It’s been a great season. I’ve been traveling with Polynya and we’ve been from one end of the Abacos to the other. Grand Cay to Little Harbour.
The forecast was for strong trade winds and fast moving cold fronts so Skylark is back at Allans with Polyna only this time we’re anchored in the lagoon at the southeast end of the island. We’ve been here over a week as the fronts keep rolling down, something about the jet stream, cyclogenesis, the polar vortex and techy weather stuff that I’m struggling to comprehend.
We anchored overnight in the main anchorage which is open to the west and left before dawn to make high tide as we entered the lagoon. There’s 2 other boats in the lagoon with Polynya and Skylark, both power boats and really nice folks.
Skylark has 2 anchors down and we’re tied to the mangroves. The strongest winds in these events are from the southwest and northwest, we’re setup so the mangroves are roughly northwest. Being inside a hole like this, the wind is definitely diminished but sometimes becomes gusty or comes from odd directions. I shift and adjust the lines as the wind clocks around to keep them from getting tangled and to help Skylark lay as quietly as possible.
There’s a short trail to the Atlantic side of the island and it’s beautiful there. Stunning really with several small islands not far from the beach and the reef beyond them. The colors of the sky, the clouds and the water are amazing.
There’s always a lot of stuff on the beach. Trash mostly that washes up but sometimes interesting items. We found this inside a bottle. Wonder what it could be or where it came from?
John on Polynya heard there was an old wall on the island and suggested we hike to it. It’s partly visible on a satellite view of the island. Heavily overgrown now it’s quite large and well constructed of the native limestone. John, being something of a human GPS took us straight to it. We hiked a good portion of it walking on top of and next to it speculating on what purpose it might have served and who built it.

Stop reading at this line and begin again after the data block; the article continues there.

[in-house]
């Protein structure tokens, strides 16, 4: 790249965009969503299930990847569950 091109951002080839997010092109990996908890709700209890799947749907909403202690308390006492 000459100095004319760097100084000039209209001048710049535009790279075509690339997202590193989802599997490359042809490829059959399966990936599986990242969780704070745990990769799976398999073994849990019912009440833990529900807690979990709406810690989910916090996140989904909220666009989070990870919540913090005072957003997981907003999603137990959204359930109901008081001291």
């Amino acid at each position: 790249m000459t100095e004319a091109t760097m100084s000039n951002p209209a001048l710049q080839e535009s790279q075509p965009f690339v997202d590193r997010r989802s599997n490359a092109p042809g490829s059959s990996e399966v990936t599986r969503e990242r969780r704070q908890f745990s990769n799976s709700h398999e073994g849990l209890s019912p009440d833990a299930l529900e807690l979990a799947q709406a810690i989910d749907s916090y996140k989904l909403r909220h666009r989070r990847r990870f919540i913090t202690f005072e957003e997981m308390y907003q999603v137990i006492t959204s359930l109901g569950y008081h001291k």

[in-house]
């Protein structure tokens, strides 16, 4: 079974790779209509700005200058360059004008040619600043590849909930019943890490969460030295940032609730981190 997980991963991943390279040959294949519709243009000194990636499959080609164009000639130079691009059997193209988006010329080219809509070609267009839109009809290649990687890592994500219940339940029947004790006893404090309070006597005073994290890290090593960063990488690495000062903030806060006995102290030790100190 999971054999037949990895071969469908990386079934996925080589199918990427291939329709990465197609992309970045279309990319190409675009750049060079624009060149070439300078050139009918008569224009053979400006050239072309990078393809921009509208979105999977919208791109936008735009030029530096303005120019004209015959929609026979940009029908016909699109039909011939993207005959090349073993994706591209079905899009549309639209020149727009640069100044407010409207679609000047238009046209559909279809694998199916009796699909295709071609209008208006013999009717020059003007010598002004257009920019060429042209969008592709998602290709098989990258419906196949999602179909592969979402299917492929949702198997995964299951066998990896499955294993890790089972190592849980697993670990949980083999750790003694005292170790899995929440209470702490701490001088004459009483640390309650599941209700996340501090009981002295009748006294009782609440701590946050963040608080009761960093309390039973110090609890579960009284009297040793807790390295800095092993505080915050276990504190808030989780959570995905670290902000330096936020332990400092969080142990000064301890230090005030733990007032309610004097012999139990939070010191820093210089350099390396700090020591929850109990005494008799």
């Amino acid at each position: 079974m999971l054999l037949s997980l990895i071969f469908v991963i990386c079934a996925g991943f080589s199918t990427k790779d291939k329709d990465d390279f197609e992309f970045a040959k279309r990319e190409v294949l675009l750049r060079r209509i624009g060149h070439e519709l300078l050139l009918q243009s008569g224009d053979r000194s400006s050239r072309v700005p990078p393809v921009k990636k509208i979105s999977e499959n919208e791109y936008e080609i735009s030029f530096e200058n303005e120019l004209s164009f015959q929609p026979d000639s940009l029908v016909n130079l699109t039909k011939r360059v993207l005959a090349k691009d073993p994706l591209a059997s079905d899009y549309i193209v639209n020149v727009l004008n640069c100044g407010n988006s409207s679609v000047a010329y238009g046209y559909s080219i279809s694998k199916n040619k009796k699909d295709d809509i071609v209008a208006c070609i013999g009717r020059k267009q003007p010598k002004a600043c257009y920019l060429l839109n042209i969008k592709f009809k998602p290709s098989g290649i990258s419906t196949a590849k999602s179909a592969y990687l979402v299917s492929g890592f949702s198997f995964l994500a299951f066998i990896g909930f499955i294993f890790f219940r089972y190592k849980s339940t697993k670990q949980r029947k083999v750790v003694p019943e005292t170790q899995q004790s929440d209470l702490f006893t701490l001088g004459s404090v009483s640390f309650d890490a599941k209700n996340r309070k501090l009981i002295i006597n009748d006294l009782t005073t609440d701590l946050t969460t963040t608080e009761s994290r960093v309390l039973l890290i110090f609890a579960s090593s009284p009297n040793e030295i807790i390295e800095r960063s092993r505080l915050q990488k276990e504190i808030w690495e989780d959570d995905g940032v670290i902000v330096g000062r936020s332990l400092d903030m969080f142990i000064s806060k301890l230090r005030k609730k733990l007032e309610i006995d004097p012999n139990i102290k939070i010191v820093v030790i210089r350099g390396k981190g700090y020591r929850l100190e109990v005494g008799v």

The forecast for the coming week is for favorable weather and if it holds we’ll probably move out of here around Wednesday or Thursday.
The wind usually blows NE to SE in the Bahamas. The trade winds. The trades. Relentlessly east flowing further south the trades in the Bahamas are strongly affected by high and low pressure systems coming off the US coast. When a low comes through the wind veers 360 degrees over the course of a few days. Almost all of the anchorages here are good for east component winds but when the wind goes west as the low approaches it’s time to hide. The SW and then NW wind can be quite strong. We’re expecting passage of a low in the next day or two. This one isn’t particularly strong so it seemed an excellent opportunity to check out a lake attached to White Sound on Green Turtle Cay. With a hand held fish finder in the dinghy I did a survey of the lake on Wednesday (depth in meters). The chart is shown below.
The entrance is very shallow. Less than three feet at low tide and rocky. Narrow.
It ended up to be quite easy to get in about an hour before high tide.
Linda is going to fly in on Sunday, we’re planning to stay in the lake until Monday when the wind goes East again.